Microsoft Word users watch out for this attack

Jul 18 2023

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Welcome to Gone Phishing, your daily cybersecurity newsletter that weaves past cybercriminals like Ryan Giggs weaves past… domestic assault charges 😬 #ClearedofAllCharges

Today’s hottest cyber security stories:

  • 🖥️ Microsoft Word flaws exploited by ‘LokiBot’ malware. Help, Clippy! 📎

  • 🎓CERT-UA uncovers Russia-linked Gamaredon but it’s too little, too late 😑

  • 🏛️ Biden admin unveils US Cyber Trust Mark standard for devices for 2024 📱

Thor: I’m Loki scared… Geddit? Lowkey? 😁

Another day, another new phishing campaign, right folks? This one has been targeting unsuspecting users via Microsoft Word documents. Is nothing sacred? Don’t expect Clippy to get you out of this one, either!

The attackers are taking advantage of well-known remote code execution flaws to drop a malicious software called LokiBot onto compromised systems.

LokiBot, also known as Loki PWS, is a notorious information-stealing Trojan that has been active since 2015. Its primary targets are Windows systems, and it aims to gather sensitive information from infected machines.

The campaign was first detected in May 2023 by Fortinet FortiGuard Labs, a leading cybersecurity company. The attacks exploit two vulnerabilities, known as CVE-2021-40444 and CVE-2022-30190 (aka Follina), to achieve code execution.

The malicious Word files that distribute the malware utilise a sophisticated technique.

They contain an embedded external GoFile link within an XML file.

This link leads to the download of an HTML file, which then exploits the Follina vulnerability to download a next-stage payload.

FYI: In computing and telecommunications, the payload is the part of transmitted data that is the actual intended message. Within cybercrime, it’s the part that contains the bad stuff.

The payload is an injector module written in Visual Basic that decrypts and launches LokiBot.

To evade detection, the injector module includes techniques to check for the presence of debuggers and determine if it is running in a virtualized environment.

LokiBot is a powerful malware that can log keystrokes, capture screenshots, extract login credentials from web browsers, and steal data from various cryptocurrency wallets.

It is important to note that LokiBot should not be confused with an Android banking trojan that shares the same name.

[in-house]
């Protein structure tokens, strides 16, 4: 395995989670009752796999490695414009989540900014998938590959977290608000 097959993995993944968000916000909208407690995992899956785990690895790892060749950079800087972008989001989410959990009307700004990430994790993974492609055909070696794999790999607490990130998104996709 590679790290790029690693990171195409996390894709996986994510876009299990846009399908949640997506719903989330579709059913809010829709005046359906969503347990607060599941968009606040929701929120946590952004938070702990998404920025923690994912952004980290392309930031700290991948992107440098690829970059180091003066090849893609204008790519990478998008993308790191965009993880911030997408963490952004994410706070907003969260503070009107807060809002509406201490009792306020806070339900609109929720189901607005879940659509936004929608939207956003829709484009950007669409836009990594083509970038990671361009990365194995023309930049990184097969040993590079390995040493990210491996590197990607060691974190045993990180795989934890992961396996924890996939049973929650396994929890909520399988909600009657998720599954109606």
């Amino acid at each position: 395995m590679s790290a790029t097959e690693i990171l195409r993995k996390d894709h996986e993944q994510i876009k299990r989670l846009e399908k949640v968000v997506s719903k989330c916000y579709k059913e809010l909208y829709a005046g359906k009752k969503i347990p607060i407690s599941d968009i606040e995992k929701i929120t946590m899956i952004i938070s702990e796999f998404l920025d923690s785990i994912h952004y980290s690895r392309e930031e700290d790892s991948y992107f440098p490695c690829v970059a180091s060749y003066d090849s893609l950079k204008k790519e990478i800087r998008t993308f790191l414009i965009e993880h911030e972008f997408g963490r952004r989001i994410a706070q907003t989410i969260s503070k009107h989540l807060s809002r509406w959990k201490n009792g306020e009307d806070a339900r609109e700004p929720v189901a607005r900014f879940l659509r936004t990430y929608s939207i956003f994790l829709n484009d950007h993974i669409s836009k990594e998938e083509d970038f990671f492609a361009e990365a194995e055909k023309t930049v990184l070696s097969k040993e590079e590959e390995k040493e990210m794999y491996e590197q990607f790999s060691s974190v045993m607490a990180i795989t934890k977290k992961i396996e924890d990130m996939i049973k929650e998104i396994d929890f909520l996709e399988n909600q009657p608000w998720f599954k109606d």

TOP TIPS:

To protect yourself against such threats, it is crucial to stay vigilant and follow best security practices.

Regularly updating your software, employing strong passwords, and being cautious of suspicious emails and attachments are essential steps in safeguarding your systems and sensitive information.

Stay safe!

 

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CERTified hackerboy 😎

The threat actor known as Gamaredon, which has links to Russia, has been observed stealing data shortly after gaining access to a system.

According to the Computer Emergency Response Team of Ukraine (CERT-UA), Gamaredon primarily uses emails and messaging platforms like Telegram, WhatsApp, and Signal as the initial means of compromise. They often exploit previously compromised accounts to carry out their attacks.

Gamaredon, also known as Aqua Blizzard, Armageddon, Shuckworm, or UAC-0010, is a state-sponsored group connected to the SBU Main Office in the Autonomous Republic of Crimea, which was annexed by Russia in 2014. It is estimated that this group has infected thousands of government computers.

Since the beginning of the Russo-Ukrainian war in February 2022, Gamaredon and other Russian hacking crews have remained active. They employ phishing campaigns to distribute PowerShell backdoors, such as GammaSteel, enabling them to gather information and execute additional commands.

The attack messages usually contain an archived file in HTM or HTA format. When opened, these files trigger the attack sequence.

Stay vigilant and exercise caution when opening suspicious files or messages to protect your data and systems from such threats.

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He’s Biden his time

The Biden Administration is introducing a new cybersecurity label for smart devices called the US Cyber Trust Mark. This label, based on security standards established by the National Institute of Standards and Technology (NIST), will indicate that devices meet these requirements.

Federal Communications Commission (FCC) Chairwoman Jessica Rosenworcel announced the voluntary program, which is expected to be in place by 2024. Devices carrying the label will be available to consumers shortly after.

The program aims to cover various connected devices commonly found in homes, such as smart refrigerators, microwaves, televisions, and climate control systems.

Interestingly, the announcement also mentions “smart fitness trackers” as a device that will be included in the certification and labelling program, hinting at broader ambitions beyond the smart home.

The initiative has gained voluntary support from major electronics, appliance, and consumer product manufacturers, retailers, and trade associations, including Google, Samsung, Logitech, Amazon, Best Buy, and the Connectivity Standards Alliance (home of the Matter smart home standard).

We’re all for it!

So long and thanks for reading all the phish!

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